Sparta: War of Empires

management historical war

Sparta: War of Empires brings you to an ancient greek world, where city-states endlessly fight or unite for domination, glory and cash. Apparently, the reference historical setting is the one of the Second Persian War (made famous by the movies), at the time when the greek cities (or poleis) united to face the persian ... read >>


Supremacy 1914

war 1 strategy 1 historical 1

In Supremacy 1914 each player is the leader of one historical nation, and can use diplomacy or force to subjugate enemy territories, build powerful economies, and rule entire continents. Although many other browser-based games promised us the same exciting experience, this game by Bitro Labs is by far above them all. ... read >>

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Thirty Kingdoms

war strategy historical

Thirty Kingdoms  in short
pros cons
strategic sort of clone
true multiplayer slow paced for the setting
long tested mechanics
originality 6 details 7
care 7 diversity 7
experience 7 longevity 9
graphics 8 multiplayer 9
would you recommend it?

Thirty Kingdoms is a MMO by Bytro Labs, the developer that brought you Supremacy 1914. If you love that title, as we do, then you'll definitely like this fantasy reincarnation. But don't make the mistake of expecting anything else than this, as Thirty Kingdoms does not go much further than it's predecessor in almost any way: mechanics, gameplay, strategy. "Don't change a winning team" they say, but Bytro Labs took this quite literally.

As you create a new account, you'll be able to immediately join one ore more game rounds, which are the actual games. As the pace of the game is very slow, this is something that you'll come to appreciate on day 1. In each game you'll be the lord (when you play in Europe maps) or the king a small kingdom (on fantasy maps), and you'll have to slash, scheme, trade and bribe your way through the land and subjugate your surrounding rivals. Now an interesting thing is that, as said above, the standard map actually is northern Europe, although the setting is completely fantasy. Indeed, some more maps are available to play, including maps with a different style that looks substantially more fantasy than the good old Europe.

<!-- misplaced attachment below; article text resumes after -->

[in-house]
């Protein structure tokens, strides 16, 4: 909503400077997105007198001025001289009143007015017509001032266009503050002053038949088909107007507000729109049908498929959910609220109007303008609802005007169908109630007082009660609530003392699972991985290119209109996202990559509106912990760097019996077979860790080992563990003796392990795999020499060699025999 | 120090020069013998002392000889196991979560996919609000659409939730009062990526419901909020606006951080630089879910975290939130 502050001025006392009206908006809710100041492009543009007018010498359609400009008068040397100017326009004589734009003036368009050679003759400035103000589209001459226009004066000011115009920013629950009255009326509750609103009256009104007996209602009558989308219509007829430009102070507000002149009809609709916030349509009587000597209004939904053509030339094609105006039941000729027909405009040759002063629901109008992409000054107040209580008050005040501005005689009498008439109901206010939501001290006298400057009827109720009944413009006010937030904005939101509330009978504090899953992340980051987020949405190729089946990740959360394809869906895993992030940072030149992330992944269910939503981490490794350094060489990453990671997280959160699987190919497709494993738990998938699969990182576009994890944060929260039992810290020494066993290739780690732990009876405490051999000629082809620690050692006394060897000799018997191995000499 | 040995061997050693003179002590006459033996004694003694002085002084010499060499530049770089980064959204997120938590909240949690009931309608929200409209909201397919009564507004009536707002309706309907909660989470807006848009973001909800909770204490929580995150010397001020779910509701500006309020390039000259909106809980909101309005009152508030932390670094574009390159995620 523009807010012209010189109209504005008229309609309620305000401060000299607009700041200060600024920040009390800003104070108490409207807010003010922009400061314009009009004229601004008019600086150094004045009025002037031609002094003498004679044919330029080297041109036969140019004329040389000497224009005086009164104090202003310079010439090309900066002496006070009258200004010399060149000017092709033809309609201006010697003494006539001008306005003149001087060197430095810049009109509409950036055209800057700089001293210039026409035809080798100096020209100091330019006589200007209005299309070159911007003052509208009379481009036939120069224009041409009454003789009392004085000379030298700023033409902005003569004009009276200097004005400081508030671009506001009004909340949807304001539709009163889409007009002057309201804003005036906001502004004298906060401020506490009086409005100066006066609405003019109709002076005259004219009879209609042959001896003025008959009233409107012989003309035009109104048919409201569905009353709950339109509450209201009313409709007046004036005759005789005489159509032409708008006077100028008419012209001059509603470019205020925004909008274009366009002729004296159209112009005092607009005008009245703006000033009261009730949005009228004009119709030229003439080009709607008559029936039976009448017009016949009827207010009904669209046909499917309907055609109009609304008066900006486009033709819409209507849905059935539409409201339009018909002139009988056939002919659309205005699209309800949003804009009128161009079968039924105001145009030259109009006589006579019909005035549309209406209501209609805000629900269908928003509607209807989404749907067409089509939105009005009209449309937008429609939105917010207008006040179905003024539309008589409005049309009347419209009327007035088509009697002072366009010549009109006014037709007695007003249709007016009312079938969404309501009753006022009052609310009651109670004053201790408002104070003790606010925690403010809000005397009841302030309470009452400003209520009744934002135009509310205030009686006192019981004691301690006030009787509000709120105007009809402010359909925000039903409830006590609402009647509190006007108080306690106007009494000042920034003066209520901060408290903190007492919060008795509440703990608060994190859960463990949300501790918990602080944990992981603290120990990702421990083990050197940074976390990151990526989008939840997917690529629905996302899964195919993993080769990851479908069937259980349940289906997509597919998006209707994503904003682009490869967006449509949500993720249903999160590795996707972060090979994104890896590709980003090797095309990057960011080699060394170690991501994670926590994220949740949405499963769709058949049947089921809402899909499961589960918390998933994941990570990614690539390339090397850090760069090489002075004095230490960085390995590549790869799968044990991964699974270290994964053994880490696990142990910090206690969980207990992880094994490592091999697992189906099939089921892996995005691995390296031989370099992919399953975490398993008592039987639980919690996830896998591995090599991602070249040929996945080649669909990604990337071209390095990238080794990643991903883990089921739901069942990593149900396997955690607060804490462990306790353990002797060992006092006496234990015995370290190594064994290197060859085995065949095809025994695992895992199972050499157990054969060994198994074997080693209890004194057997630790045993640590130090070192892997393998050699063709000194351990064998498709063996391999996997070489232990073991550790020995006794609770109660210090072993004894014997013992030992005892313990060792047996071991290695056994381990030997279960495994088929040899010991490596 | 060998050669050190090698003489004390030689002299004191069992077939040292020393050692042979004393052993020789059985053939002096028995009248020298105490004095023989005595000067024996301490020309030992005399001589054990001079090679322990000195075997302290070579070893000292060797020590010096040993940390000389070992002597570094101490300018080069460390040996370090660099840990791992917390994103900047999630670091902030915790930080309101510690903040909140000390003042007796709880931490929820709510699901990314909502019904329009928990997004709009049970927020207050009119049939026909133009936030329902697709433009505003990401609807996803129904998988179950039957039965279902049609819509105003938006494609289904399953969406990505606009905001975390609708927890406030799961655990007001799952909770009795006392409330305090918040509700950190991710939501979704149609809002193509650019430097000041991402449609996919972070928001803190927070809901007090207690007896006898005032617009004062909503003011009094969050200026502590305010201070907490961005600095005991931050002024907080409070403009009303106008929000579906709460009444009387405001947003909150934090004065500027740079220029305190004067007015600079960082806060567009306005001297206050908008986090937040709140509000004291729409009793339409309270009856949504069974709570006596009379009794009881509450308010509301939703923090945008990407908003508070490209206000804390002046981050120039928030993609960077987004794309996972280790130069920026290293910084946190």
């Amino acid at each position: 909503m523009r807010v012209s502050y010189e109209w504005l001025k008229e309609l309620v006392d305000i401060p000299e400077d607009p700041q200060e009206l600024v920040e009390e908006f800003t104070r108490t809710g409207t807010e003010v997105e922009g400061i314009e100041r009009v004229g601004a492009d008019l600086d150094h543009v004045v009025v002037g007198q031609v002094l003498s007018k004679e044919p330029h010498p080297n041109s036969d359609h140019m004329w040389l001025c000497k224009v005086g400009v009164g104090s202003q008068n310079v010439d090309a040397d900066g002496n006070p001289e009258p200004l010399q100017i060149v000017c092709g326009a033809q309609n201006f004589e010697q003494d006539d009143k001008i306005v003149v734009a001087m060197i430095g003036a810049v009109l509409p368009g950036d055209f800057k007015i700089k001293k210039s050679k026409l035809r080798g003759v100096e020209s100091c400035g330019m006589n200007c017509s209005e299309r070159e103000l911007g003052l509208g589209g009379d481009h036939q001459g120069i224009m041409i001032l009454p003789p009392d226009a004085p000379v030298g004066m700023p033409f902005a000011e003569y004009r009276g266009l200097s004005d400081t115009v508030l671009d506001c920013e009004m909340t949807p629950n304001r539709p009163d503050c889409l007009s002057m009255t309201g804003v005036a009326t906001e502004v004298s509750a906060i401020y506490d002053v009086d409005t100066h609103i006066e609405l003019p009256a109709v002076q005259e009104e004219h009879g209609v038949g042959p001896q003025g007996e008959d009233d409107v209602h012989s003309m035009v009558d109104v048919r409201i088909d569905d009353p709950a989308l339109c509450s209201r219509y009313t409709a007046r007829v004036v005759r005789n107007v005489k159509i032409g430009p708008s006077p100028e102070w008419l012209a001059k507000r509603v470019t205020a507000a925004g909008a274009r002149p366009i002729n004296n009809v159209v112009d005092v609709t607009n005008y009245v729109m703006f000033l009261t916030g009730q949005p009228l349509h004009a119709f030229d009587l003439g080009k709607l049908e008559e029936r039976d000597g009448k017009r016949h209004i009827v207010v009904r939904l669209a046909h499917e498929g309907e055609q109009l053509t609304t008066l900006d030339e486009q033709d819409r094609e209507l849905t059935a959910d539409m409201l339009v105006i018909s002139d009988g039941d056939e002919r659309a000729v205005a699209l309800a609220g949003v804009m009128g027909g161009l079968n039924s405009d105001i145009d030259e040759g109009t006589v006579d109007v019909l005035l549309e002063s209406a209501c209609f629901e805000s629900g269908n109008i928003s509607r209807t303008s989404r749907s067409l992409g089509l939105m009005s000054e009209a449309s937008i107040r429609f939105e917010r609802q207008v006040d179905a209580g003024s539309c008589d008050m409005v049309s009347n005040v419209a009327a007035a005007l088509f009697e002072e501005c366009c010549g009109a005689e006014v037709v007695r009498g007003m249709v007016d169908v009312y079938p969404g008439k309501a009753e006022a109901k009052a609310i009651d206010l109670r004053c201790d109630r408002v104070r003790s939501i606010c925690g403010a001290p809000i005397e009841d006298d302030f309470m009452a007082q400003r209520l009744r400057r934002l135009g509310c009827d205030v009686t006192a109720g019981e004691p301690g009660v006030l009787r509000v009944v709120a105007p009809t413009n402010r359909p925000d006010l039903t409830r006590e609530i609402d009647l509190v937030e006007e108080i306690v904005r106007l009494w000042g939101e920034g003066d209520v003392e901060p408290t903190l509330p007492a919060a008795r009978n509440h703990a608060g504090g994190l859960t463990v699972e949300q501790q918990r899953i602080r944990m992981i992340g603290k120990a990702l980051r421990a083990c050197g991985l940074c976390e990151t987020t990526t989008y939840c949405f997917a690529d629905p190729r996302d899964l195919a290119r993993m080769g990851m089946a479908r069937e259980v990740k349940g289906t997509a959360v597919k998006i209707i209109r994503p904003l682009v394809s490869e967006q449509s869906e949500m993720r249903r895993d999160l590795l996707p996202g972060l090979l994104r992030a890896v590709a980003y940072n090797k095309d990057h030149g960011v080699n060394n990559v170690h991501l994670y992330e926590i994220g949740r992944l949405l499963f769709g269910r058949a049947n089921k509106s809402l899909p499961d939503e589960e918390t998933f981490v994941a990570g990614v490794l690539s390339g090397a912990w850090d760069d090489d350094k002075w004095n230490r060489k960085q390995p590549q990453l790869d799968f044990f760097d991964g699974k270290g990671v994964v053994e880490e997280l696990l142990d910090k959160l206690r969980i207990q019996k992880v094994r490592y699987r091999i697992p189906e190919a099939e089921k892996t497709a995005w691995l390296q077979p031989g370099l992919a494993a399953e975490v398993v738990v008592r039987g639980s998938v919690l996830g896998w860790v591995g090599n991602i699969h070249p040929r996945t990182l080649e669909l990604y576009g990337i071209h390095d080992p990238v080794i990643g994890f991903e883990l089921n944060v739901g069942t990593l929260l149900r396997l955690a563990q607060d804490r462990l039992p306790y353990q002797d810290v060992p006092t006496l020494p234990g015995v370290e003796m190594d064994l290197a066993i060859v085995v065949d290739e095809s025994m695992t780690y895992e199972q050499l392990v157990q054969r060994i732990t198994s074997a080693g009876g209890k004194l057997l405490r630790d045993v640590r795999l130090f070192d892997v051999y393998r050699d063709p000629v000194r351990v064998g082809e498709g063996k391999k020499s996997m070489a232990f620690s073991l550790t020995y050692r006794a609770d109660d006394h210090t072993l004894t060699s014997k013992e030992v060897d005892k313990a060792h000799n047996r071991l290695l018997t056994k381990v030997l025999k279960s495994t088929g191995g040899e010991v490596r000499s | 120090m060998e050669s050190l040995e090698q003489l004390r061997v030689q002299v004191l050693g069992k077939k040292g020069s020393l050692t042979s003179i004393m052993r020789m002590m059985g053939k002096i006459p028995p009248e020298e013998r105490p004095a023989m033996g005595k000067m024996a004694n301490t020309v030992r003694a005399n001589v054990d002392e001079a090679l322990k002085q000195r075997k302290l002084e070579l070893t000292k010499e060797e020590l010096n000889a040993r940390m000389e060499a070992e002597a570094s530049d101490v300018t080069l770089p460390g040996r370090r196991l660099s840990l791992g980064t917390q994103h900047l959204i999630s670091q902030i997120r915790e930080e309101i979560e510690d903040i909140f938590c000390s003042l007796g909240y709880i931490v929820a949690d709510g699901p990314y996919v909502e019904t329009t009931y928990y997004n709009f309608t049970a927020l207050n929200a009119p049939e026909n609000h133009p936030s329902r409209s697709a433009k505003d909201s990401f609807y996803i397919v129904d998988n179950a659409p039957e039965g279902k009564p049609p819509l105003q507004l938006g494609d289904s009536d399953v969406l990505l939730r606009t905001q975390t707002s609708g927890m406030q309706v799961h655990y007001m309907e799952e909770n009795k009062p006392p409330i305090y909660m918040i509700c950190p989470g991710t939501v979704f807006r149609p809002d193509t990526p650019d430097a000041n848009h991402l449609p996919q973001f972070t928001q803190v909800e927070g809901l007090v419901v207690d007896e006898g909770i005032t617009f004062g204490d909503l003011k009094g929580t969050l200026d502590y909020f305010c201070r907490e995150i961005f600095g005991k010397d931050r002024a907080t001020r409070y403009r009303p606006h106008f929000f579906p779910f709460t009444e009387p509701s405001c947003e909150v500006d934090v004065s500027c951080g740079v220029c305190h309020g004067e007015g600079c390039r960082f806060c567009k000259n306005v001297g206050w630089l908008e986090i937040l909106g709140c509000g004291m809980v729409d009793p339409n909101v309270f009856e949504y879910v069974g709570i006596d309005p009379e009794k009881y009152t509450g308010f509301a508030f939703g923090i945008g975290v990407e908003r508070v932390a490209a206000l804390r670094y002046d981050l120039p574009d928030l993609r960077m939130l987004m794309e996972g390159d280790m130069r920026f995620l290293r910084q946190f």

Each game has up to 30 players (a fact that gave the name to something... probably some polish softdrink), so there is plenty of other people with whom you'll need to interact. A game is divided into real days, and it can last several weeks. To give you an idea, moving a regiment of foot militia from a village to one of its neighbours can take quite a few hours, depending also on the terrain and morale, which are just examples of the many factors you will have to take into account: if it was all about numerical superiority, they wouldn't call it strategy. But as you must have guessed, there is not that much to do in this game when you are online, apart from devising you cunning plans of greatness and glory. Military strategy is of course the main ingredient, and diplomacy it's less grandiose sister.

Unlike other games, but exactly as it's predecessor Supremacy 1914, the interaction with other players is essential. An average lone wolf doesn't stand a chance of survival for more than two weeks, so messages, pacts and other forms of communications make this game a true multy-player game. There is, however, a known phenomenon: players dropping a game because (a) they didn't get the kingdom they wanted (buh-uh!), (b) they joined a few days too late, and suddenly realised they can't compete anymore, or (c) they just suck at strategy and want to have a fresh new start. All this means that from around day 5, around half of the player will have left the game, letting the AI to take over.

All in all this is a good game, but somehow it fails to replicate the success of it's big brother. The main problem, in my opinion, is that the setting of the WWI was a perfect fit for the slow-paced action in Supremacy 1914, while a fantasy strategy game wants some more fast-paced action. So the idea is not original at all, but still many of you will appreciate the complexity of the strategic setting as well as the social aspect, and the map is various and big enough to require many games before feeling that the game it's repeating itself.

Sadly, the premium currency in Thirty Kingdoms (the emeralds) give a substantial advantage to those players that are willing to invest their pennies, which is something that sometimes gets frustrating ("wait, and now where did you find that dragon!?").

In conclusion give this game a chance. It is also beautiful to look at and entertaining, up to the point in which you wake at 4AM to check if those little guys on the map made it to the destination after 20h trip or starved on their way.

Thirty Kingdoms ()
VideoGame > Browser Game (web browser)
Thirty Kingdoms, war, strategy, historical browser game
Score: 77 out of 100

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